[Development] RFC: more liberal 'auto' rules?

Ziller Eike Eike.Ziller at theqtcompany.com
Mon Dec 7 13:48:58 CET 2015

> On Dec 4, 2015, at 8:01 PM, Olivier Goffart <olivier at woboq.com> wrote:
> On Friday 4. December 2015 15:39:01 Curtis Mitch wrote:
>>> -----Original Message-----
>>> From: Development [mailto:development-bounces at qt-project.org] On Behalf Of
>>> Olivier Goffart
>>> Sent: Friday, 4 December 2015 2:25 PM
>>> To: development at qt-project.org
>>> Subject: Re: [Development] RFC: more liberal 'auto' rules?
>>> On Friday 4. December 2015 14:11:48 Oswald Buddenhagen wrote:
>>>> On Fri, Dec 04, 2015 at 02:07:10PM +0100, Marc Mutz wrote:
>>>>> And as an aside, since it has been mentioned in this thread: in
>>>>> Python _all_ variables are 'auto'. All. Without exception. Are
>>>>> Python programmers more intelligent? Or do they just tolerate more
>>>>> pain? :)
>>>> i'd suggest the latter.
>>>> no, really. people use external static checkers because the language
>>>> lacks the feature.
>>>> the lack of static typing is a common feature of scripting languages
>>>> and makes them convenient to a degree, but it is an utter nightmare
>>>> for any "real" software development. i really wouldn't want to go there.
>>> But auto is still staticaly typed.
>>> When you have code like
>>>   foo->bar()->setFaz(m_factory->createFaz(foo->bar()->type()));
>>> You don't see any type.
>>> This code that use auto is not less readable. Even if you don't know
>>> what's the type of bar without looking it up.
>>>  auto *bar = foo->bar();
>>>  bar->setFaz(m_factory->createFaz(bar->type()));
>> Isn't this kind of a bad example, because there was no type declared/visible
>> in the first place?
> Precisely my point!   
> There is no type visible before and nobody complains.  So why should one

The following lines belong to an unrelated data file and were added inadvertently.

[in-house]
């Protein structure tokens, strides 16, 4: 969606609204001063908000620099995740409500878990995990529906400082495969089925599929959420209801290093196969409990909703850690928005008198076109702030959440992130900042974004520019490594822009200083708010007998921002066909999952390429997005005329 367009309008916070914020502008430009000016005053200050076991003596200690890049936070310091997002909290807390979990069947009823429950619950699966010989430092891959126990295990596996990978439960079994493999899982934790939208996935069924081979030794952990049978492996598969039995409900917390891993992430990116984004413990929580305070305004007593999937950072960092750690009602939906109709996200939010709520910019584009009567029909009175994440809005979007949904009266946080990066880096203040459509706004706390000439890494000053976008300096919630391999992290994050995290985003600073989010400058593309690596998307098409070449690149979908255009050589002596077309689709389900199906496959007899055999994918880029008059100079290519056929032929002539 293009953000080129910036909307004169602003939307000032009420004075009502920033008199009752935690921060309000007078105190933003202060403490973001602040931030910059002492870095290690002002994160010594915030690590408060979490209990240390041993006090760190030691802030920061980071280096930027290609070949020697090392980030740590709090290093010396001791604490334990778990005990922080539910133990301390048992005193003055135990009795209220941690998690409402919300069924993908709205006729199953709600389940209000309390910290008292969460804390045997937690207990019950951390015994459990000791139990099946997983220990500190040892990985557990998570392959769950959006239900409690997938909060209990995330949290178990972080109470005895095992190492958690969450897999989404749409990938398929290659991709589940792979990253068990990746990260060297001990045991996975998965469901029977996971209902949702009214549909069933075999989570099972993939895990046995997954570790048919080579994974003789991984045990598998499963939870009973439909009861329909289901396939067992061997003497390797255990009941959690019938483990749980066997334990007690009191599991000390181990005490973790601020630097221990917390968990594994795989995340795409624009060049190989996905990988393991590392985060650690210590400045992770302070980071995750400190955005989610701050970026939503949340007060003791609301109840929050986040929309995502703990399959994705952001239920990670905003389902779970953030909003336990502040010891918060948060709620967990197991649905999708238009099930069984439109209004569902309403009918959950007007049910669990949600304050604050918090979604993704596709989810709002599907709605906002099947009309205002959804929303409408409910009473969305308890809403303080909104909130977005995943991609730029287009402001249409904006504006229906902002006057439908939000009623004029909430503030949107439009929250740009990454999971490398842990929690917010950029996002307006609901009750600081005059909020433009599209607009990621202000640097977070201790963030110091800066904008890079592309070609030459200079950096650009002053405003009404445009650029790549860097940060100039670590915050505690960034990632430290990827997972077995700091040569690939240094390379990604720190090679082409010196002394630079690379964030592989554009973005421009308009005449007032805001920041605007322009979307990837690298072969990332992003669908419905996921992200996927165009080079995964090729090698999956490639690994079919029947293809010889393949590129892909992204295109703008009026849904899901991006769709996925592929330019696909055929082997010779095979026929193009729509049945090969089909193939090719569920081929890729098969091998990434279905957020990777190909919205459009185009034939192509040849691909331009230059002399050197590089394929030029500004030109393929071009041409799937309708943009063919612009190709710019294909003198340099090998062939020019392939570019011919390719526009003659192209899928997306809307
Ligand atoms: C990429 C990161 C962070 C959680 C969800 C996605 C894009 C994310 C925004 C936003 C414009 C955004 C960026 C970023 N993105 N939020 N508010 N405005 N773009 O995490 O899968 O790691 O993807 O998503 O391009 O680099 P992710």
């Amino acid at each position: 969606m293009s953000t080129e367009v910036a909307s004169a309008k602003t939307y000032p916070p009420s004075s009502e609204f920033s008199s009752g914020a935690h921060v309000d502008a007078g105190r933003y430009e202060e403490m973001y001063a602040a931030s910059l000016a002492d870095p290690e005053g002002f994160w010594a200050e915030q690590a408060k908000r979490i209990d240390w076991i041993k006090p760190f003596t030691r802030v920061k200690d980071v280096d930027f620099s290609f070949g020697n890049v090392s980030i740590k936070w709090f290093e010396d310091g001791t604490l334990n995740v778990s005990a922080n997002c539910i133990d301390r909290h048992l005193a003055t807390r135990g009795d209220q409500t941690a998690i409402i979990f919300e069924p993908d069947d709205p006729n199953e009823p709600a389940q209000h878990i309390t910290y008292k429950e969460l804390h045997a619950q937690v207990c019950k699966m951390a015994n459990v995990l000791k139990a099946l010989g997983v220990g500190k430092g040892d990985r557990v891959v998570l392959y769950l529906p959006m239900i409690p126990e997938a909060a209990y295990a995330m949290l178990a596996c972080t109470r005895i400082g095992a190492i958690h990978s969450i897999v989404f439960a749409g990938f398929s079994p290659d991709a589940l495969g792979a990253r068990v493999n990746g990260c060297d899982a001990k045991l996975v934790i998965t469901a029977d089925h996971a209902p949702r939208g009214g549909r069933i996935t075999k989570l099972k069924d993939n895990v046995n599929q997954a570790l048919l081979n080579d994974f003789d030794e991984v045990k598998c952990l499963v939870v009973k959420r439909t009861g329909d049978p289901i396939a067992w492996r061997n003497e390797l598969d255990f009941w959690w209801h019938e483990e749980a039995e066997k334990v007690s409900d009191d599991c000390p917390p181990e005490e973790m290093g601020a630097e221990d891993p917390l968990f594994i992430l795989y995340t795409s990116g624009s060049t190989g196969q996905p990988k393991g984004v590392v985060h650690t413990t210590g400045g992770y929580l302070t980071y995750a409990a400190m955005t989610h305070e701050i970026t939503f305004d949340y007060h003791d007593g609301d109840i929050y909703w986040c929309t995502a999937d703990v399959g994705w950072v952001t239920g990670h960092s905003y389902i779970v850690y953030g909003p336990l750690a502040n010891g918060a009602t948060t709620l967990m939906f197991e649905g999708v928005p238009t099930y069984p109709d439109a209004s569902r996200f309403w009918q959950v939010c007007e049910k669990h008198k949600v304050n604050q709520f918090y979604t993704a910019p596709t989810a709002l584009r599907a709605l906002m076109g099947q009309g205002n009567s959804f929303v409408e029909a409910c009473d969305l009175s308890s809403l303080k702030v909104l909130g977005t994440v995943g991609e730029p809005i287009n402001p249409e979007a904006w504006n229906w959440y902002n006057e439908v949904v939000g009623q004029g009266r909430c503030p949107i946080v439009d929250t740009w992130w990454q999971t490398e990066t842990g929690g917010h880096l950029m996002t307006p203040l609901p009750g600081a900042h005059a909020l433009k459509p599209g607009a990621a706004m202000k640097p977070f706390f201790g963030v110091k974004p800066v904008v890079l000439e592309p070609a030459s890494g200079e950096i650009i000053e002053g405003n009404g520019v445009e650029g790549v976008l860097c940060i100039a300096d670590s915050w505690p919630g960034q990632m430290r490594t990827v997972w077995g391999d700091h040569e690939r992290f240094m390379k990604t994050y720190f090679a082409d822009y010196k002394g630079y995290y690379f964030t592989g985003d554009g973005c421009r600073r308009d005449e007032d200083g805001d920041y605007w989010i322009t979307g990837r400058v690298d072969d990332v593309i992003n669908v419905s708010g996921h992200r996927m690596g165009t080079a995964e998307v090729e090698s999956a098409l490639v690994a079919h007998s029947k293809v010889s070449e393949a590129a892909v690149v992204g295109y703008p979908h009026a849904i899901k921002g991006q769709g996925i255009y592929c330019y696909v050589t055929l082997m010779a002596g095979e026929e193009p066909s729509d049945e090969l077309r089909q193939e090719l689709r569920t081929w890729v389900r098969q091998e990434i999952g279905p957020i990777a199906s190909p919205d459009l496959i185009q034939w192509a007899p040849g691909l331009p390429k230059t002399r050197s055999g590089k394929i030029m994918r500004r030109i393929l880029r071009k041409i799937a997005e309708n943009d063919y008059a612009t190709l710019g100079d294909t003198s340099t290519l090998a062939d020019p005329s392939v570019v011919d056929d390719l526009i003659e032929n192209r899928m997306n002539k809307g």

> suddenly complains there are no types in the second snippet
>> Anyway, if you're going to take the time to move the result of foo->bar()
>> onto its own line, why not just declare a type? What benefit does auto give
>> here?
>> I really dislike hiding types behind a generic keyword.
> Because the type is redundent and it's one reason less to make errors:
> Using 'int' instead of 'quint64' or 'size_t', or QString instead of QByteArray 
> is way to frequent. (and the compiler won't complain)

The compiler will then still not complain if you pass that ‘auto’ variable to a function taking ‘int’ (or QString, if you don’t have NO_CAST_...), will it?
So in the end people will still just need to know what they are doing, or, since IDE support is mentioned several times in this thread, use an IDE with stricter warning policy.
(The default setting for the Clang code model in Qt Creator is to warn when assigning or comparing 'unsigned int' and ‘int' etc ;) )

> It is also refactoring-proof.  Because you might want to change the name of 
> the type from "FazManager" to "FazHolder", and then you need to touch less 
> code in your refactoring. 

On the other hand if you are changing the return value of a function, there will be cases where it would be better if you (and anyone using your function) had to explicitly look at the usages.

I do not think that more usage of ‘auto’ will make any code (or refactorings of it) ‘safer’. IMO this is only about convenience and readability.

Br, Eike

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